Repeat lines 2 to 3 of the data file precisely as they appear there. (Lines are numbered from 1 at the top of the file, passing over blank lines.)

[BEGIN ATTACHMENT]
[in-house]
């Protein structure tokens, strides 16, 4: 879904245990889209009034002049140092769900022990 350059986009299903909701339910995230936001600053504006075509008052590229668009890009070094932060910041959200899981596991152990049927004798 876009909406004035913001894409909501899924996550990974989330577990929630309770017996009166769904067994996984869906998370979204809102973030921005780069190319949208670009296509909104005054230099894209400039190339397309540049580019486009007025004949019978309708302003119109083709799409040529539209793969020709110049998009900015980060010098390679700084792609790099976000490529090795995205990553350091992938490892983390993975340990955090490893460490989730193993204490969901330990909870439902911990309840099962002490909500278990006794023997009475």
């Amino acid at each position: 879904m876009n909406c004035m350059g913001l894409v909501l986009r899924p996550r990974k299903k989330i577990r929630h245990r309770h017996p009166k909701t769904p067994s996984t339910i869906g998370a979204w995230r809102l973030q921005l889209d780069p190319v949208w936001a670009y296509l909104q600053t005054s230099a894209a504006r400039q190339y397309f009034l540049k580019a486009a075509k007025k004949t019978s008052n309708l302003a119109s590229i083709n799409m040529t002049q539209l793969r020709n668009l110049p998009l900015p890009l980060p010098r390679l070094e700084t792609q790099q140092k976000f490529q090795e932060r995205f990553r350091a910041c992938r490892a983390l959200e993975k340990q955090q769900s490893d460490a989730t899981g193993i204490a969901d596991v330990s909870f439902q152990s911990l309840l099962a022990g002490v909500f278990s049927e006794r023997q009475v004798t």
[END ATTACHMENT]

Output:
């Protein structure tokens, strides 16, 4: 879904245990889209009034002049140092769900022990 350059986009299903909701339910995230936001600053504006075509008052590229668009890009070094932060910041959200899981596991152990049927004798 876009909406004035913001894409909501899924996550990974989330577990929630309770017996009166769904067994996984869906998370979204809102973030921005780069190319949208670009296509909104005054230099894209400039190339397309540049580019486009007025004949019978309708302003119109083709799409040529539209793969020709110049998009900015980060010098390679700084792609790099976000490529090795995205990553350091992938490892983390993975340990955090490893460490989730193993204490969901330990909870439902911990309840099962002490909500278990006794023997009475």
């Amino acid at each position: 879904m876009n909406c004035m350059g913001l894409v909501l986009r899924p996550r990974k299903k989330i577990r929630h245990r309770h017996p009166k909701t769904p067994s996984t339910i869906g998370a979204w995230r809102l973030q921005l889209d780069p190319v949208w936001a670009y296509l909104q600053t005054s230099a894209a504006r400039q190339y397309f009034l540049k580019a486009a075509k007025k004949t019978s008052n309708l302003a119109s590229i083709n799409m040529t002049q539209l793969r020709n668009l110049p998009l900015p890009l980060p010098r390679l070094e700084t792609q790099q140092k976000f490529q090795e932060r995205f990553r350091a910041c992938r490892a983390l959200e993975k340990q955090q769900s490893d460490a989730t899981g193993i204490a969901d596991v330990s909870f439902q152990s911990l309840l099962a022990g002490v909500f278990s049927e006794r023997q009475v004798t």